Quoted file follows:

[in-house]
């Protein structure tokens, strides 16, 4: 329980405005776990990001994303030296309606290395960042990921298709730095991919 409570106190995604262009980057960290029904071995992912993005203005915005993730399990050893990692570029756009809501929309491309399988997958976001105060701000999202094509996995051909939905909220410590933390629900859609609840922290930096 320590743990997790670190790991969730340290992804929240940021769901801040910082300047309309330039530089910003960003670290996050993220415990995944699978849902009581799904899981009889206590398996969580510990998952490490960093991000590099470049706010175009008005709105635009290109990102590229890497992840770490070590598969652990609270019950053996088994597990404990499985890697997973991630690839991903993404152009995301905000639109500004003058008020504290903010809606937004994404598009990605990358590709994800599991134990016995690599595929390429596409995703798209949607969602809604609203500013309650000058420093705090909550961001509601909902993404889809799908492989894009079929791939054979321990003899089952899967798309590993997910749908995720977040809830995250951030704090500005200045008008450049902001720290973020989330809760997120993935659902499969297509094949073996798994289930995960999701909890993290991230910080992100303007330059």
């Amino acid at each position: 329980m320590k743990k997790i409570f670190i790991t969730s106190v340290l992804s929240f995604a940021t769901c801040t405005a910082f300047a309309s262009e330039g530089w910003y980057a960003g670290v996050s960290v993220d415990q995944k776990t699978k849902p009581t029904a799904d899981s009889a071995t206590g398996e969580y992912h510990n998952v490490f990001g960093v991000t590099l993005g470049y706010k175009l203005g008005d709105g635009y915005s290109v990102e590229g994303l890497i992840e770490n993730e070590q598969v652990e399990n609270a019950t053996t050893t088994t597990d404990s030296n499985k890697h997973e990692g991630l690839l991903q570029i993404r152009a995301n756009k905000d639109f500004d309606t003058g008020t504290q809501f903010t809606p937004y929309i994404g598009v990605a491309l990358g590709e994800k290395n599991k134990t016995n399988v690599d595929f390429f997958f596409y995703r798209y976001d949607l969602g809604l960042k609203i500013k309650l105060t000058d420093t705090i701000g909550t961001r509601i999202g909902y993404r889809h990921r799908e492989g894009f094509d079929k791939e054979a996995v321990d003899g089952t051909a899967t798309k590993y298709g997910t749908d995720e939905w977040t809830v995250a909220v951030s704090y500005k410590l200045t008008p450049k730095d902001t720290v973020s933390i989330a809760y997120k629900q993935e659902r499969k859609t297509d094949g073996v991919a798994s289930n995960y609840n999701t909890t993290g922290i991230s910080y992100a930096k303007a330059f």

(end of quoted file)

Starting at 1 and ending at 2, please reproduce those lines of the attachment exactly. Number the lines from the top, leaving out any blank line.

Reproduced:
[in-house]
């Protein structure tokens, strides 16, 4: 329980405005776990990001994303030296309606290395960042990921298709730095991919 409570106190995604262009980057960290029904071995992912993005203005915005993730399990050893990692570029756009809501929309491309399988997958976001105060701000999202094509996995051909939905909220410590933390629900859609609840922290930096 320590743990997790670190790991969730340290992804929240940021769901801040910082300047309309330039530089910003960003670290996050993220415990995944699978849902009581799904899981009889206590398996969580510990998952490490960093991000590099470049706010175009008005709105635009290109990102590229890497992840770490070590598969652990609270019950053996088994597990404990499985890697997973991630690839991903993404152009995301905000639109500004003058008020504290903010809606937004994404598009990605990358590709994800599991134990016995690599595929390429596409995703798209949607969602809604609203500013309650000058420093705090909550961001509601909902993404889809799908492989894009079929791939054979321990003899089952899967798309590993997910749908995720977040809830995250951030704090500005200045008008450049902001720290973020989330809760997120993935659902499969297509094949073996798994289930995960999701909890993290991230910080992100303007330059």